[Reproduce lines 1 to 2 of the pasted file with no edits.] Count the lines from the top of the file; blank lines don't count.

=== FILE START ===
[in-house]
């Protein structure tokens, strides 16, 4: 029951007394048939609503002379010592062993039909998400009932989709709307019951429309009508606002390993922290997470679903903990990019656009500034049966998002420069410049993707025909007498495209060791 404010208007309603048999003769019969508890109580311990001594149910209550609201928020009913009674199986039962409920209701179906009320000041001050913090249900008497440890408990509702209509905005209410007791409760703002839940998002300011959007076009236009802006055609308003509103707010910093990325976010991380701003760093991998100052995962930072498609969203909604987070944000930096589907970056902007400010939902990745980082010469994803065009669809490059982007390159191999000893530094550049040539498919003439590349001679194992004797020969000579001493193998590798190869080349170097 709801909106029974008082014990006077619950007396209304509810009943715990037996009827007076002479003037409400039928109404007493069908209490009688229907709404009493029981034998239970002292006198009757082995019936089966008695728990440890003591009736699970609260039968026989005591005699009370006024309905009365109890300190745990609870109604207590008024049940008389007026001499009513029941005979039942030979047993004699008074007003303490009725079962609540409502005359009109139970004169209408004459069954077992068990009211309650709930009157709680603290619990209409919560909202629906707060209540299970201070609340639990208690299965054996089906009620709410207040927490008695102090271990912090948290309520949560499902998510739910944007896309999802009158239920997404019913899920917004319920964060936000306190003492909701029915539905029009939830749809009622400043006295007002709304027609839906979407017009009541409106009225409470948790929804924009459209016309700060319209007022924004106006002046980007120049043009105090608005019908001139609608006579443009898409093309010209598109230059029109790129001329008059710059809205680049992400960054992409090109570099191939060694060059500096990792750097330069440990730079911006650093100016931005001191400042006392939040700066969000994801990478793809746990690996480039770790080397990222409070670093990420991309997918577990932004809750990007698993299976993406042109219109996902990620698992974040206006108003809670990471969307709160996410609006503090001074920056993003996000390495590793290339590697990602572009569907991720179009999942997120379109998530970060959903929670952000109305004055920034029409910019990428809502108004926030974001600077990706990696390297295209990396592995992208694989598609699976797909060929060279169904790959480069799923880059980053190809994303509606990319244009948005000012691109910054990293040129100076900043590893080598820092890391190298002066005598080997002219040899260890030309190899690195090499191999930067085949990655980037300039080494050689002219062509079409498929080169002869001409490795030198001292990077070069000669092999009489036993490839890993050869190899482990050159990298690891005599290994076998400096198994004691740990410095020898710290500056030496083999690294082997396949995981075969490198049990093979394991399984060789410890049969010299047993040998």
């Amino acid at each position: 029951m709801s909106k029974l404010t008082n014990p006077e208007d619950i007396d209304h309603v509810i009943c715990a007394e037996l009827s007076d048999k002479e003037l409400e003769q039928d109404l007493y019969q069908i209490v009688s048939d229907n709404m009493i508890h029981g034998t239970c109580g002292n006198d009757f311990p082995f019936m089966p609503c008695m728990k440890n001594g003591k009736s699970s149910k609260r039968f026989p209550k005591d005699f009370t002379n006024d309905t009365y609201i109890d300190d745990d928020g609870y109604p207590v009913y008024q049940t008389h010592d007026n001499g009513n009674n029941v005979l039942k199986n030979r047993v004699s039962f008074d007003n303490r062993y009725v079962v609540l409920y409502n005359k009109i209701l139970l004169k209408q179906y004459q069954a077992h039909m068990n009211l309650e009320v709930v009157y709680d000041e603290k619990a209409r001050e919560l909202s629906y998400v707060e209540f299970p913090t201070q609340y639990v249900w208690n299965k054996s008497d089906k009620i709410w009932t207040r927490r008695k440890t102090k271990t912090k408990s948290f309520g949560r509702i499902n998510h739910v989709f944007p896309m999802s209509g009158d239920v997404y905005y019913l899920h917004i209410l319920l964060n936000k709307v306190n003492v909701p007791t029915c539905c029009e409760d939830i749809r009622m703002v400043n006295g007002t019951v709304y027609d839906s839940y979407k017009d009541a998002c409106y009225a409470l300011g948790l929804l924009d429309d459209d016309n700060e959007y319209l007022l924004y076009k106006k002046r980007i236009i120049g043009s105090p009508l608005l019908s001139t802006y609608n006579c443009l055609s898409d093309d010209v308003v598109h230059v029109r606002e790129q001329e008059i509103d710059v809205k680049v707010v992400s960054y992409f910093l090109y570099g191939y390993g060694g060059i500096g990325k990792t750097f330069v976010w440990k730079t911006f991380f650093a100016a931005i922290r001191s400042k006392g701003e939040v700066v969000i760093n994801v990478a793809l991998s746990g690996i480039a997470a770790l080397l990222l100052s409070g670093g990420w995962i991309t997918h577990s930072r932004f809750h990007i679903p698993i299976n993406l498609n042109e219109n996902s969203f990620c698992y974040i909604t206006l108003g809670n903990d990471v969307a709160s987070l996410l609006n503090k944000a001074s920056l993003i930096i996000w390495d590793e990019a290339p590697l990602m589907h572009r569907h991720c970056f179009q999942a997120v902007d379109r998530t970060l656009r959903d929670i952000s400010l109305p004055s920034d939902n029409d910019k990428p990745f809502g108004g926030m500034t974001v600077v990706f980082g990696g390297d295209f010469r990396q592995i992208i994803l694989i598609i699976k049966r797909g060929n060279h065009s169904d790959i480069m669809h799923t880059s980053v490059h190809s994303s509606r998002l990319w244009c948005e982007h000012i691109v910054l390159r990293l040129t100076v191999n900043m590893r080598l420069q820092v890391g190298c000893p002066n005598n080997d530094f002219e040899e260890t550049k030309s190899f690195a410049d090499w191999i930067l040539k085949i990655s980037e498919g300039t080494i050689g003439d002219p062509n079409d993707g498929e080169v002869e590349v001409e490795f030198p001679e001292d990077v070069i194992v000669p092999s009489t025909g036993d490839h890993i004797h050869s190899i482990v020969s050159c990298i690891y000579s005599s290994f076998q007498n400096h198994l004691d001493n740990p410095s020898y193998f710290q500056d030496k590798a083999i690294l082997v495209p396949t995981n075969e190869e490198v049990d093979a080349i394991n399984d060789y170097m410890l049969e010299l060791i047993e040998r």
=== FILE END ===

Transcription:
[in-house]
């Protein structure tokens, strides 16, 4: 029951007394048939609503002379010592062993039909998400009932989709709307019951429309009508606002390993922290997470679903903990990019656009500034049966998002420069410049993707025909007498495209060791 404010208007309603048999003769019969508890109580311990001594149910209550609201928020009913009674199986039962409920209701179906009320000041001050913090249900008497440890408990509702209509905005209410007791409760703002839940998002300011959007076009236009802006055609308003509103707010910093990325976010991380701003760093991998100052995962930072498609969203909604987070944000930096589907970056902007400010939902990745980082010469994803065009669809490059982007390159191999000893530094550049040539498919003439590349001679194992004797020969000579001493193998590798190869080349170097 709801909106029974008082014990006077619950007396209304509810009943715990037996009827007076002479003037409400039928109404007493069908209490009688229907709404009493029981034998239970002292006198009757082995019936089966008695728990440890003591009736699970609260039968026989005591005699009370006024309905009365109890300190745990609870109604207590008024049940008389007026001499009513029941005979039942030979047993004699008074007003303490009725079962609540409502005359009109139970004169209408004459069954077992068990009211309650709930009157709680603290619990209409919560909202629906707060209540299970201070609340639990208690299965054996089906009620709410207040927490008695102090271990912090948290309520949560499902998510739910944007896309999802009158239920997404019913899920917004319920964060936000306190003492909701029915539905029009939830749809009622400043006295007002709304027609839906979407017009009541409106009225409470948790929804924009459209016309700060319209007022924004106006002046980007120049043009105090608005019908001139609608006579443009898409093309010209598109230059029109790129001329008059710059809205680049992400960054992409090109570099191939060694060059500096990792750097330069440990730079911006650093100016931005001191400042006392939040700066969000994801990478793809746990690996480039770790080397990222409070670093990420991309997918577990932004809750990007698993299976993406042109219109996902990620698992974040206006108003809670990471969307709160996410609006503090001074920056993003996000390495590793290339590697990602572009569907991720179009999942997120379109998530970060959903929670952000109305004055920034029409910019990428809502108004926030974001600077990706990696390297295209990396592995992208694989598609699976797909060929060279169904790959480069799923880059980053190809994303509606990319244009948005000012691109910054990293040129100076900043590893080598820092890391190298002066005598080997002219040899260890030309190899690195090499191999930067085949990655980037300039080494050689002219062509079409498929080169002869001409490795030198001292990077070069000669092999009489036993490839890993050869190899482990050159990298690891005599290994076998400096198994004691740990410095020898710290500056030496083999690294082997396949995981075969490198049990093979394991399984060789410890049969010299047993040998």